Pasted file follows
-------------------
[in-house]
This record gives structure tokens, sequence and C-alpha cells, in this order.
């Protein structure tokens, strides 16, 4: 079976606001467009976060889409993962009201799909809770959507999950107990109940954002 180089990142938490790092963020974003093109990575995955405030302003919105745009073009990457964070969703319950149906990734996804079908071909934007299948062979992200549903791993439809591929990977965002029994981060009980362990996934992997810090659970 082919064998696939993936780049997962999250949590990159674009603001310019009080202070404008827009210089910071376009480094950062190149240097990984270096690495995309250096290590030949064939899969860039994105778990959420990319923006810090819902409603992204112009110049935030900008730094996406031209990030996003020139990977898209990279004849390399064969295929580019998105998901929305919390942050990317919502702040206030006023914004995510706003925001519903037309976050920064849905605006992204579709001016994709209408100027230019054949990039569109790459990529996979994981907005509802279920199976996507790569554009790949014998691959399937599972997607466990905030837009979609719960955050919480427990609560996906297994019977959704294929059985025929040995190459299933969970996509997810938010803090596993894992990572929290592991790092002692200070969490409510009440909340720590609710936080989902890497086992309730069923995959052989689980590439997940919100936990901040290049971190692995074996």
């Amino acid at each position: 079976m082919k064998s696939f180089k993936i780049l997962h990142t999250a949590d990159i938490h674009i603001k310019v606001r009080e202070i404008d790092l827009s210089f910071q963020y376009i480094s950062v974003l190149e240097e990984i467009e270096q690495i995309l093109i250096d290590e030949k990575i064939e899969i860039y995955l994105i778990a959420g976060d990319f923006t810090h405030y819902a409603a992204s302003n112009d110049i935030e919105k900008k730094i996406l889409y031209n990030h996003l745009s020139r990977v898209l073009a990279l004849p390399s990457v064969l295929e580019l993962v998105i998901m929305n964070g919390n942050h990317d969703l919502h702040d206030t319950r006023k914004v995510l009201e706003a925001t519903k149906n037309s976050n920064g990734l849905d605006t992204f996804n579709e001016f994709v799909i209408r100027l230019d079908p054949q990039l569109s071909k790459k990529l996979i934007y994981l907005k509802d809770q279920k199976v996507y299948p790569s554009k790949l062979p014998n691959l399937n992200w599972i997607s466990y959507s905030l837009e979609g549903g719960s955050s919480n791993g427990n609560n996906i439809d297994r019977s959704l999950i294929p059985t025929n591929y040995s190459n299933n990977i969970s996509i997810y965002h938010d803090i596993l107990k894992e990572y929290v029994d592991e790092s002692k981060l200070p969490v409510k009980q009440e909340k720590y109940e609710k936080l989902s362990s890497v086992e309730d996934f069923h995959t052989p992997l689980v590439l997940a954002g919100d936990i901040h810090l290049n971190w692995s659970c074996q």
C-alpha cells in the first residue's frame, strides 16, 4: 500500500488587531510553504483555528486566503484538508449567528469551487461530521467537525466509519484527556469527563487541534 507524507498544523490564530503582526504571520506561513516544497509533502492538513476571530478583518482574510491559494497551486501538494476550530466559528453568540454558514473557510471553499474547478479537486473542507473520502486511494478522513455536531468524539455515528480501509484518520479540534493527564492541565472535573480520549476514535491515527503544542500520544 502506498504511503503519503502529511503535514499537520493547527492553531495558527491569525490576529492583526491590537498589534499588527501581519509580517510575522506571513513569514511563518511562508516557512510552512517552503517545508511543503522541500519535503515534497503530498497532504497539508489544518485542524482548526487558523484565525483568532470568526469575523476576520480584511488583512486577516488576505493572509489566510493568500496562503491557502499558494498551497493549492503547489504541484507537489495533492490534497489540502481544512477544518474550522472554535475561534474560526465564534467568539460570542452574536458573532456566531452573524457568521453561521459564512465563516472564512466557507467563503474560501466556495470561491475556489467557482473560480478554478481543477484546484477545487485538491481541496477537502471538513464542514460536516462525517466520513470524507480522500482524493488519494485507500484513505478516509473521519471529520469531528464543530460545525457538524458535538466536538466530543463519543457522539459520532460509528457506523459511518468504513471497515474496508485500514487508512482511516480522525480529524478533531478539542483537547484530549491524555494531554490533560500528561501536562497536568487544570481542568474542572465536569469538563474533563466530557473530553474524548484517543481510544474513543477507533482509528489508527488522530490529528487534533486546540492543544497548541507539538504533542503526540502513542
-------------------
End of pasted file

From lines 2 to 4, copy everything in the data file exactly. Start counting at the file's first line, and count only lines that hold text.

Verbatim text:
This record gives structure tokens, sequence and C-alpha cells, in this order.
């Protein structure tokens, strides 16, 4: 079976606001467009976060889409993962009201799909809770959507999950107990109940954002 180089990142938490790092963020974003093109990575995955405030302003919105745009073009990457964070969703319950149906990734996804079908071909934007299948062979992200549903791993439809591929990977965002029994981060009980362990996934992997810090659970 082919064998696939993936780049997962999250949590990159674009603001310019009080202070404008827009210089910071376009480094950062190149240097990984270096690495995309250096290590030949064939899969860039994105778990959420990319923006810090819902409603992204112009110049935030900008730094996406031209990030996003020139990977898209990279004849390399064969295929580019998105998901929305919390942050990317919502702040206030006023914004995510706003925001519903037309976050920064849905605006992204579709001016994709209408100027230019054949990039569109790459990529996979994981907005509802279920199976996507790569554009790949014998691959399937599972997607466990905030837009979609719960955050919480427990609560996906297994019977959704294929059985025929040995190459299933969970996509997810938010803090596993894992990572929290592991790092002692200070969490409510009440909340720590609710936080989902890497086992309730069923995959052989689980590439997940919100936990901040290049971190692995074996």
């Amino acid at each position: 079976m082919k064998s696939f180089k993936i780049l997962h990142t999250a949590d990159i938490h674009i603001k310019v606001r009080e202070i404008d790092l827009s210089f910071q963020y376009i480094s950062v974003l190149e240097e990984i467009e270096q690495i995309l093109i250096d290590e030949k990575i064939e899969i860039y995955l994105i778990a959420g976060d990319f923006t810090h405030y819902a409603a992204s302003n112009d110049i935030e919105k900008k730094i996406l889409y031209n990030h996003l745009s020139r990977v898209l073009a990279l004849p390399s990457v064969l295929e580019l993962v998105i998901m929305n964070g919390n942050h990317d969703l919502h702040d206030t319950r006023k914004v995510l009201e706003a925001t519903k149906n037309s976050n920064g990734l849905d605006t992204f996804n579709e001016f994709v799909i209408r100027l230019d079908p054949q990039l569109s071909k790459k990529l996979i934007y994981l907005k509802d809770q279920k199976v996507y299948p790569s554009k790949l062979p014998n691959l399937n992200w599972i997607s466990y959507s905030l837009e979609g549903g719960s955050s919480n791993g427990n609560n996906i439809d297994r019977s959704l999950i294929p059985t025929n591929y040995s190459n299933n990977i969970s996509i997810y965002h938010d803090i596993l107990k894992e990572y929290v029994d592991e790092s002692k981060l200070p969490v409510k009980q009440e909340k720590y109940e609710k936080l989902s362990s890497v086992e309730d996934f069923h995959t052989p992997l689980v590439l997940a954002g919100d936990i901040h810090l290049n971190w692995s659970c074996q």